One of the Pharisees asked him to eat with him, and he went into the Pharisee’s house and reclined at table. And behold, a woman of the city, who was a sinner, when she learned that he was reclining at table in the Pharisee’s house, brought an alabaster flask of ointment, and standing behind him at his feet, weeping, she began to wet his feet with her tears and wiped them with the hair of her head and kissed his feet and anointed them with the ointment. Now when the Pharisee who had invited him saw this, he said to himself, “If this man were a prophet, he would have known who and what sort of woman this is who is touching him, for she is a sinner.” And Jesus answering said to him, “Simon, I have something to say to you.” And he answered, “Say it, Teacher.”
“A certain moneylender had two debtors. One owed five hundred denarii, and the other fifty. When they could not pay, he cancelled the debt of both. Now which of them will love him more?” Simon answered, “The one, I suppose, for whom he cancelled the larger debt.” And he said to him, “You have judged rightly.” Then turning toward the woman he said to Simon, “Do you see this woman? I entered your house; you gave me no water for my feet, but she has wet my feet with her tears and wiped them with her hair. You gave me no kiss, but from the time I came in she has not ceased to kiss my feet. You did not anoint my head with oil, but she has anointed my feet with ointment. Therefore I tell you, her sins, which are many, are forgiven—for she loved much. But he who is forgiven little, loves little.” And he said to her, “Your sins are forgiven.” Then those who were at table with him began to say among themselves, “Who is this, who even forgives sins?” And he said to the woman, “Your faith has saved you; go in peace.”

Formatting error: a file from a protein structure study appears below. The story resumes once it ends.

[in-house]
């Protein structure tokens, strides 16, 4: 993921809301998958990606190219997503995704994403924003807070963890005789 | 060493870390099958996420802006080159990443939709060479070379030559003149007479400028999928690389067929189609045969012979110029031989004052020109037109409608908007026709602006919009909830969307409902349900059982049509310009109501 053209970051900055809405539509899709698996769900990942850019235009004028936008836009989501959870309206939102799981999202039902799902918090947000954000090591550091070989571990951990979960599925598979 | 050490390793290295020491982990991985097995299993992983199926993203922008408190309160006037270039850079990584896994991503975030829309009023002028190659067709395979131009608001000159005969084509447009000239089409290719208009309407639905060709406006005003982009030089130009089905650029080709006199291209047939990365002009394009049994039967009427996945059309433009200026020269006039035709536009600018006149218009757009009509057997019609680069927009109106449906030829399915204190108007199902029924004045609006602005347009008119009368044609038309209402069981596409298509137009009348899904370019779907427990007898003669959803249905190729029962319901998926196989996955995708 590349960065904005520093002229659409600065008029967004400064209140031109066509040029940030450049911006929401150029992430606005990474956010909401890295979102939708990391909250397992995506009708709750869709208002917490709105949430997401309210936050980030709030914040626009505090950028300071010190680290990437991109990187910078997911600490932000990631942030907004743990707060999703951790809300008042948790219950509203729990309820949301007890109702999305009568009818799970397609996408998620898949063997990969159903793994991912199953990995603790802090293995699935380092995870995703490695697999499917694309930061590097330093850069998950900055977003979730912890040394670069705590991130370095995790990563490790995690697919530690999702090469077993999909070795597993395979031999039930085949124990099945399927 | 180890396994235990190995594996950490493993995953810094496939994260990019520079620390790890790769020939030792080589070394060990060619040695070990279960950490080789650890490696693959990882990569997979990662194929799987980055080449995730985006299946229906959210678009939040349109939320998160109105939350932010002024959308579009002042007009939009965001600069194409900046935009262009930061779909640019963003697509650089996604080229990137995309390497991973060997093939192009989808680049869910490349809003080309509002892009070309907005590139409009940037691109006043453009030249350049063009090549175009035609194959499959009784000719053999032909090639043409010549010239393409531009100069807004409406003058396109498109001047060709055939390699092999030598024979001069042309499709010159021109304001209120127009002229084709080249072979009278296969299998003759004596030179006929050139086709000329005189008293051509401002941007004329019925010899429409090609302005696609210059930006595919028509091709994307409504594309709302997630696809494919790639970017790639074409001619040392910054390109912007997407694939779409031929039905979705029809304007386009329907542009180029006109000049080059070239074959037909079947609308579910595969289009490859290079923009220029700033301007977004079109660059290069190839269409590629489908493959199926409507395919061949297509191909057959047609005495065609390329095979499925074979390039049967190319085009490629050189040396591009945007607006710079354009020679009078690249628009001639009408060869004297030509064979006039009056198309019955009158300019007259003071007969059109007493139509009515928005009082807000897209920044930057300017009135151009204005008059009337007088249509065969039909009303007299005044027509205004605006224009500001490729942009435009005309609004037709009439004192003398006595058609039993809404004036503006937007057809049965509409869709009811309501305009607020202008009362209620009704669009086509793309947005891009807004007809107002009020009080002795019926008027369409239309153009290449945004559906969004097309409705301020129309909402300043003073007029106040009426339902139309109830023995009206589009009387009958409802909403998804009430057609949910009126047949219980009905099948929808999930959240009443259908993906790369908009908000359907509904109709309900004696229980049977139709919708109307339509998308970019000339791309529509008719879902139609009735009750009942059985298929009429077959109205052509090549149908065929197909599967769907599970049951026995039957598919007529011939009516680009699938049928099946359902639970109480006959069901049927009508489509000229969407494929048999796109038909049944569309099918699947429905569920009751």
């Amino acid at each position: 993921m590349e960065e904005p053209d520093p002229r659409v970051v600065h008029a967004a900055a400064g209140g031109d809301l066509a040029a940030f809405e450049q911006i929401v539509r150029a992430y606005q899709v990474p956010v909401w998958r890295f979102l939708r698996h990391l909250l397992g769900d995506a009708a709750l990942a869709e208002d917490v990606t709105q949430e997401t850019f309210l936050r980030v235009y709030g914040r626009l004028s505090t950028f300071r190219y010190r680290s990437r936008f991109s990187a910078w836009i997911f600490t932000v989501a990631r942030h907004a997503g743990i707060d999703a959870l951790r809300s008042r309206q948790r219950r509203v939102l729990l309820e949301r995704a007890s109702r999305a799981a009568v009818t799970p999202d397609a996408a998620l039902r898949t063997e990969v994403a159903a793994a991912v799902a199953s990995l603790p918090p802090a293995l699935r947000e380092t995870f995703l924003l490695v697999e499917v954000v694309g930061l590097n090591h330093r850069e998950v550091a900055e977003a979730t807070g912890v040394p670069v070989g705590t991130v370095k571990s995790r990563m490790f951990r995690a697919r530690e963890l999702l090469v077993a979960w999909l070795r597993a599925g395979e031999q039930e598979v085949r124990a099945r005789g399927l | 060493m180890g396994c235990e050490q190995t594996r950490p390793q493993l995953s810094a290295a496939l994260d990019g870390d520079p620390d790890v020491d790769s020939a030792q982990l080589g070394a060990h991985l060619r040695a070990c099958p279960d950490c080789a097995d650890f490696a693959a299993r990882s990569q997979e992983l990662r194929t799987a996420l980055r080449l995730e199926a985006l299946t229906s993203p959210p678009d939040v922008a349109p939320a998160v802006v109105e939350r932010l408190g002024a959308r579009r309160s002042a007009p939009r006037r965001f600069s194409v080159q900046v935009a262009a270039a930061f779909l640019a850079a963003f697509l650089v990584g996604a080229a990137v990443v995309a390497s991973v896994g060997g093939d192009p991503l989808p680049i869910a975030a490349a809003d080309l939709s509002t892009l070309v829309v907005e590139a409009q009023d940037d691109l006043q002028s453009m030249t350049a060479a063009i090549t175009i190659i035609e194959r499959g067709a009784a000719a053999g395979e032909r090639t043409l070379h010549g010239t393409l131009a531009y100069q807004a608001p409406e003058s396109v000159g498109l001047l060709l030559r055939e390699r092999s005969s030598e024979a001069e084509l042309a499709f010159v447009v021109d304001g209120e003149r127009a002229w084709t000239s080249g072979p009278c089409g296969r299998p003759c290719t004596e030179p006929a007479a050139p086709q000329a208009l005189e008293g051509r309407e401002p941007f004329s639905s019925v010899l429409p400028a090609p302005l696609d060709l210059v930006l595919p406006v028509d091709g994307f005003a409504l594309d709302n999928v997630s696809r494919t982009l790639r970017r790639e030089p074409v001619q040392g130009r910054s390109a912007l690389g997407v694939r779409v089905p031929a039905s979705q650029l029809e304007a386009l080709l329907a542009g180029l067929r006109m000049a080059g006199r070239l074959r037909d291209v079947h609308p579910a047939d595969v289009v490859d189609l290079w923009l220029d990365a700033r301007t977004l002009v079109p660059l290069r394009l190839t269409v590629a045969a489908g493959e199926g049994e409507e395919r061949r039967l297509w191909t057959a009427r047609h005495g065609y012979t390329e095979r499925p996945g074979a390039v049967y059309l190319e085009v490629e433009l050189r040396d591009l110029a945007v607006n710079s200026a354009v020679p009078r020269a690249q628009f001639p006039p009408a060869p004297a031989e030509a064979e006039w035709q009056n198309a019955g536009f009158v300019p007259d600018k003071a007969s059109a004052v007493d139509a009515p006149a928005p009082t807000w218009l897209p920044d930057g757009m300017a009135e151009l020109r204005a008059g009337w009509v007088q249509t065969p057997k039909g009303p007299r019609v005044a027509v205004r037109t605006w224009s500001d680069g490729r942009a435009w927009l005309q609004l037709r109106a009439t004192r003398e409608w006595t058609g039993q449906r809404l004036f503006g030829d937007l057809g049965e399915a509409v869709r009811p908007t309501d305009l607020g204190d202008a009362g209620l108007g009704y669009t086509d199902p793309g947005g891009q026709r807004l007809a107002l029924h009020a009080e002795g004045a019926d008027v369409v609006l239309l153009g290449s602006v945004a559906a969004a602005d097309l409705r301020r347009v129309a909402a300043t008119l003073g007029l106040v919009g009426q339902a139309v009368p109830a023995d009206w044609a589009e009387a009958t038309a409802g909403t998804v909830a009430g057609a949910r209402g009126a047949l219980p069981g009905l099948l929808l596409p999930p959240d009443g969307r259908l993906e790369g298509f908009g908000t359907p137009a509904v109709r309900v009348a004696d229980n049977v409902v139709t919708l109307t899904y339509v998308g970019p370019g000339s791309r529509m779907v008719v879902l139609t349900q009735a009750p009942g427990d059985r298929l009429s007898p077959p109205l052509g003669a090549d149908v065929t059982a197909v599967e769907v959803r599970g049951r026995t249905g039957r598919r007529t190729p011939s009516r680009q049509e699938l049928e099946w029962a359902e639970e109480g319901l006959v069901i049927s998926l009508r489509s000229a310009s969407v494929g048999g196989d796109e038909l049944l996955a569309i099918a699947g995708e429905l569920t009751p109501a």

So, after reflecting on this story individually, we got to discussing it with our group. We talked about who we associate with and how we should live more like Jesus and be a ‘friend of sinners.’ But, the question that got my mind in a bundle was when the workbook asked who we identified with most from the story. My immediate reaction was that I relate with the Pharisees because well…I know that no matter how hard I try, I am always judgmental. It’s in us all and as a self-aware person, I recognize that I can be judgier than I should. But, then the more I thought about it, the more my guilt came rearing its ugly head and I felt myself relating to the prostitute. No, I have never sold myself for money…in case you wondered. I have, however, done a multitude of other questionable things in my past that if written down in list form, could put me on a playing field with a ‘woman of the town’. We all sin. Everyday. There is nowhere in the bible that explicitly says “no sin is greater than the other” but there are plenty of times, like this story, where Jesus has pointed out that each sin great or small, requires the same forgiveness.
Except…we never actually stop sinning. I am constantly like the prostitute because…I just can’t stop. It’s like an addiction. An Addiction to Sin. I might not be selling my body or stealing money or killing people, but I do sell my mind and time to wasters like the internet and social media, I do steal moments of selfishness and avoid helping others to do what I want to do and I am killing people’s spirits and joy when I resort to bad moods and anger instead of practicing grace. I spend the majority of my day either sinning (because I’m human) or feeling guilty about things just like that. So, just like the woman, I am completely unworthy of His love and forgiveness. The fact that I am forgiven and made worthy through Him is amazing! I mean, WOW! So…isn’t that exactly what the woman was feeling? Love and joy, repentance and humilty and a whole lot of gratitude. Of course she’d want to serve Jesus the best way she knew how…isn’t that what we should all want to do?